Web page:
The ruling on using cosmetics for men in islam such as creams and so on varies from one case to another. To explain further:
In the case of things that are used only for the purpose of beautification or adornment, it is not appropriate for men to use them, because the woman is the one who needs beautification; what is appropriate for the man is the marks of masculinity such as roughness and toughness; being feminine or effeminate is not appropriate for him.
Shaykh Ibn ‘Uthaymeen (may Allah have mercy on him) said:
The woman is the one who needs to wear gold, silk and the like, because she needs to beautify herself for her husband. The man is the one who has no need of that because of his manliness and because he should care less about his outward appearance and should focus on his religious and worldly concerns. End quote.
Majmoo‘ Fataawa wa Rasaa’il Ibn ‘Uthaymeen (11/60).
Whatever is specifically for the adornment or beautification of women only, such as lipstick, nail polish, and so on, it is not permissible for men to adorn themselves with it, because that comes under the heading of imitating women, and imitating them is forbidden and is a major sin.
If the use of something will lead to a change in the colour of the skin, from dark to light for example, if that change is temporary then there is nothing wrong with it, but if the change is permanent, then it is not permissible, because that comes under the heading of changing the creation of Allah, may He be exalted.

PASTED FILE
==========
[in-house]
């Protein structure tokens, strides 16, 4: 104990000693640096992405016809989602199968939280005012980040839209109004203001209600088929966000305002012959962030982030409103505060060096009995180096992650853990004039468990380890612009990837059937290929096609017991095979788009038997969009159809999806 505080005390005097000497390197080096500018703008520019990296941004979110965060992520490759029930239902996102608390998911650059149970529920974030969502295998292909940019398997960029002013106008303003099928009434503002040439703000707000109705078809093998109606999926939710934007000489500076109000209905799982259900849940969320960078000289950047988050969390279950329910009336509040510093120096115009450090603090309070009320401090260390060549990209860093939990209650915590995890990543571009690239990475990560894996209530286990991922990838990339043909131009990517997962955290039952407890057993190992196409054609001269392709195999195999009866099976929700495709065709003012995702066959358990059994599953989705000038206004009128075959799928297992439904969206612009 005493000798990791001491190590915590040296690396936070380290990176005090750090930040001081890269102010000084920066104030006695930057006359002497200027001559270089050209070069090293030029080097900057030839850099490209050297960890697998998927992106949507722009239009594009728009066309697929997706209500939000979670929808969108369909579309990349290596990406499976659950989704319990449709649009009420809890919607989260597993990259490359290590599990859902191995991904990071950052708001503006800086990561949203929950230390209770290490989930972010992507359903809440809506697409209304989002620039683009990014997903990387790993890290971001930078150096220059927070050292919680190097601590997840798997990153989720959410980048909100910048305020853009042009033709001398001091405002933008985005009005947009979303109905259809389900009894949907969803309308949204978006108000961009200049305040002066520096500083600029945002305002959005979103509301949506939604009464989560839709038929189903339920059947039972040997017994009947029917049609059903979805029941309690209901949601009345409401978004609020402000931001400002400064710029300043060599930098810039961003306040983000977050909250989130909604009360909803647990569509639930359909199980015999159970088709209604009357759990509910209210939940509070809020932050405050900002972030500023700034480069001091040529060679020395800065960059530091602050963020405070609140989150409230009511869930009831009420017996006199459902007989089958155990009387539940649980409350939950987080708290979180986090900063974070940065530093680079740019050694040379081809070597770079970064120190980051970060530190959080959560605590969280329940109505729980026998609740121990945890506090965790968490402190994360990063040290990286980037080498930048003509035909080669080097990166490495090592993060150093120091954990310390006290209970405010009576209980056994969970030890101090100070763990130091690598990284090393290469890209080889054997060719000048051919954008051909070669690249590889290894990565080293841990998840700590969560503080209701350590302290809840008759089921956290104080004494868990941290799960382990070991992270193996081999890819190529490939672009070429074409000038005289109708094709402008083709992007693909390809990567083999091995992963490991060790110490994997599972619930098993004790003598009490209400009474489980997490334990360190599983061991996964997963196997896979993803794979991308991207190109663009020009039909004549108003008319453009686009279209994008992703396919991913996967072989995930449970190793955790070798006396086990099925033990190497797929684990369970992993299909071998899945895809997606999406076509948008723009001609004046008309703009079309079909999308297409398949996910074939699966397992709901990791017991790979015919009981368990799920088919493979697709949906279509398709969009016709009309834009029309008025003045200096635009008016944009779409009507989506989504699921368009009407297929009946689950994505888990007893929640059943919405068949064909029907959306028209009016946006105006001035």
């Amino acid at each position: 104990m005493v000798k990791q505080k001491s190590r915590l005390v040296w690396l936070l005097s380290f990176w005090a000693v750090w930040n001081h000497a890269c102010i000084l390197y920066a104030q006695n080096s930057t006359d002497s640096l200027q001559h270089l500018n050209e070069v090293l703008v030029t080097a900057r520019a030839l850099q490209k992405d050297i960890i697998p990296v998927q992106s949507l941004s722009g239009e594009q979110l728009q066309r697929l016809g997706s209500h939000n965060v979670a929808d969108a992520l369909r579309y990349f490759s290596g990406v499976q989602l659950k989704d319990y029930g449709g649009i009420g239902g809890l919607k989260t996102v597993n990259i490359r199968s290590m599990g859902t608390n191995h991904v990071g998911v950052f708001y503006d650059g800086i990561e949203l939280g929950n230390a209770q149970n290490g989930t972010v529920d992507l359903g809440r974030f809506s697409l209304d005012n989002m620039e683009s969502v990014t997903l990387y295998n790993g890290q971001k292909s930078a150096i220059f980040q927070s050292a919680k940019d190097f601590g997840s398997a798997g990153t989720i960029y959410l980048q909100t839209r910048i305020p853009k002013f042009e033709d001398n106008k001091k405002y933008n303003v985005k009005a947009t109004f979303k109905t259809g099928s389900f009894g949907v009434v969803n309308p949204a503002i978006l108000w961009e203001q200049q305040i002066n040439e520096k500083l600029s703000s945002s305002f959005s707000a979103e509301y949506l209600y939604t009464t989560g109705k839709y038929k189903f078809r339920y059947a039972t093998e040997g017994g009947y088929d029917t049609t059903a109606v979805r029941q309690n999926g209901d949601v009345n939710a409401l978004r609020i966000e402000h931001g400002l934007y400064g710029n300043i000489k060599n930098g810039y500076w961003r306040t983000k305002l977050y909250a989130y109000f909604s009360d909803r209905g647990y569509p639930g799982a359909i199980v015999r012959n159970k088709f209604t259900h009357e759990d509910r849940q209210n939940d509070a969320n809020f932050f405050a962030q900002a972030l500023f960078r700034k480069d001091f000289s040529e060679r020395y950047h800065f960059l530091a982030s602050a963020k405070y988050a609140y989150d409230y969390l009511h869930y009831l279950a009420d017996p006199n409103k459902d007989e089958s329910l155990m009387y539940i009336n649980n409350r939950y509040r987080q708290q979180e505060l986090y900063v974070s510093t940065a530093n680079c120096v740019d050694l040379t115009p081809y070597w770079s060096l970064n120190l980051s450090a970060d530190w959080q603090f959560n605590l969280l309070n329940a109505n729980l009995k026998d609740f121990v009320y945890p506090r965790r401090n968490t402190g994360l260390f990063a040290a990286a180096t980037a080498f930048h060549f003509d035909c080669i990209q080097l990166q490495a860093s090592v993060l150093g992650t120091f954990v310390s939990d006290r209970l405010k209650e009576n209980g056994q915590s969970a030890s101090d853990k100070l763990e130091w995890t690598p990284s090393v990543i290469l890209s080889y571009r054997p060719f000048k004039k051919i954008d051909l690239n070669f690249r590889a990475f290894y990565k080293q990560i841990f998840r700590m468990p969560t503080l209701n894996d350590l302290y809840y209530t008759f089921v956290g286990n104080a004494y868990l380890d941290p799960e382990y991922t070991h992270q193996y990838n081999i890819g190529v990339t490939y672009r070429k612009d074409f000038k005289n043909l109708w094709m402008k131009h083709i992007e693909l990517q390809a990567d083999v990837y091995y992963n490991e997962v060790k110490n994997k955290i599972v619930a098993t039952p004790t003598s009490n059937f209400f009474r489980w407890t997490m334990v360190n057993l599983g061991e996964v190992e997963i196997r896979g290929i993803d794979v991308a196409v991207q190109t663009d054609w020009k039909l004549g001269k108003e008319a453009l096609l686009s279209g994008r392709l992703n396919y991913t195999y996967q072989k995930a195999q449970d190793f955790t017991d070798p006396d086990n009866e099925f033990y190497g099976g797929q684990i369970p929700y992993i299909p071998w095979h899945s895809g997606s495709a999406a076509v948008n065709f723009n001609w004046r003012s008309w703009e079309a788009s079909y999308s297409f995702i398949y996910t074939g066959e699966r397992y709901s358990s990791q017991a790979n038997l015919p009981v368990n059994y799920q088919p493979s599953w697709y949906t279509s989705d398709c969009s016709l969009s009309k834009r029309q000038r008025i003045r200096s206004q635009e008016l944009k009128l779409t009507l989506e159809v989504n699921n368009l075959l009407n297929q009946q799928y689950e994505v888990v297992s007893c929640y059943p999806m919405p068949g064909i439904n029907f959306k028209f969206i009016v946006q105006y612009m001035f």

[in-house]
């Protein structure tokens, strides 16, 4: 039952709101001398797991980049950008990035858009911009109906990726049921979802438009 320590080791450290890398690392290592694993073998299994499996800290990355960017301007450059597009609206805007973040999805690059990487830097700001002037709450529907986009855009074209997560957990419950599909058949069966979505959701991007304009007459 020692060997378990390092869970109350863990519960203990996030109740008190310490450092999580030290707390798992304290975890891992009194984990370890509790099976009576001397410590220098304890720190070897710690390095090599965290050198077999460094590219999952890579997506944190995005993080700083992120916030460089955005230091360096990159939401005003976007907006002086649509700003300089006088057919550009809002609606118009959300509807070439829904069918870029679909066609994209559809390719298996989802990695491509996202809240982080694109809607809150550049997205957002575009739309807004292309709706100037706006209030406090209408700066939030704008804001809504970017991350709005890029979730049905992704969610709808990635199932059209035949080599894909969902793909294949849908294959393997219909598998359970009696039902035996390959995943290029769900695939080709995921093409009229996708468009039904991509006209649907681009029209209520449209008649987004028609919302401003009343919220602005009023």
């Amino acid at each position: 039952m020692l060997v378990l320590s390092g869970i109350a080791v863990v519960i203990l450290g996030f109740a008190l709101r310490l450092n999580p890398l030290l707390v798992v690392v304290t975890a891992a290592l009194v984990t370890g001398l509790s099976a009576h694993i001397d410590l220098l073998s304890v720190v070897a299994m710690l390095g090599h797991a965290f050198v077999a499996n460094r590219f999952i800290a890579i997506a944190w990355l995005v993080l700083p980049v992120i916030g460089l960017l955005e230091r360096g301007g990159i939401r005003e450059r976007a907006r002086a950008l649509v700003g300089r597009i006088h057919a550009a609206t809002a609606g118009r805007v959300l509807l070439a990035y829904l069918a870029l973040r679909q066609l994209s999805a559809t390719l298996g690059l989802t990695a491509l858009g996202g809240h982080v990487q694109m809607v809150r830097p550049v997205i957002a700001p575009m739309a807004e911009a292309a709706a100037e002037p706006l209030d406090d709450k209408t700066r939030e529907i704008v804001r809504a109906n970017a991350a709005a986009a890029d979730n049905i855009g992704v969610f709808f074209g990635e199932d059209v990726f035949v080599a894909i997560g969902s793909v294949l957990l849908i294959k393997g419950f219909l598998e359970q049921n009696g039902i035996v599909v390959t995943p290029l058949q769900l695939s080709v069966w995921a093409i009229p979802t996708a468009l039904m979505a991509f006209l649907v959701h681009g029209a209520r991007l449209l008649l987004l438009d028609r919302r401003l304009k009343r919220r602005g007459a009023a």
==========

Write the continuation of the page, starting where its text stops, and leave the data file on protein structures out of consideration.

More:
It should also be noted that using these types of cosmetics is not appropriate for men, as stated above.
There is nothing wrong with using things that are for the purpose of removing defects, such as using creams to remove spots from the face, because this comes under the heading of medical treatment.
Shaykh Ibn ‘Uthaymeen (may Allah have mercy on him) was asked:
What is the ruling on using creams and preparations to whiten the skin or to remove acne or other blemishes?
With regard to the former, then no; that is, you should not use anything to change the colour of the skin, because this is worse than tattooing for which the one who does it is cursed.
With regard to removing acne and the like, there is nothing wrong with that, because this is treating disease, and there is nothing wrong with treating disease. There is a difference between that which is intended for the purpose of beautification and that which is intended for the purpose of removing a defect. The former is not permissible if it is done permanently, whereas the latter is permissible.
End quote from Fataawa Noor ‘ala ad-Darb, 22/2
It should also be pointed out that whatever of such preparations is made from impure (najis) substances or harmful chemical substances, it is not permissible to use it in any case whatsoever.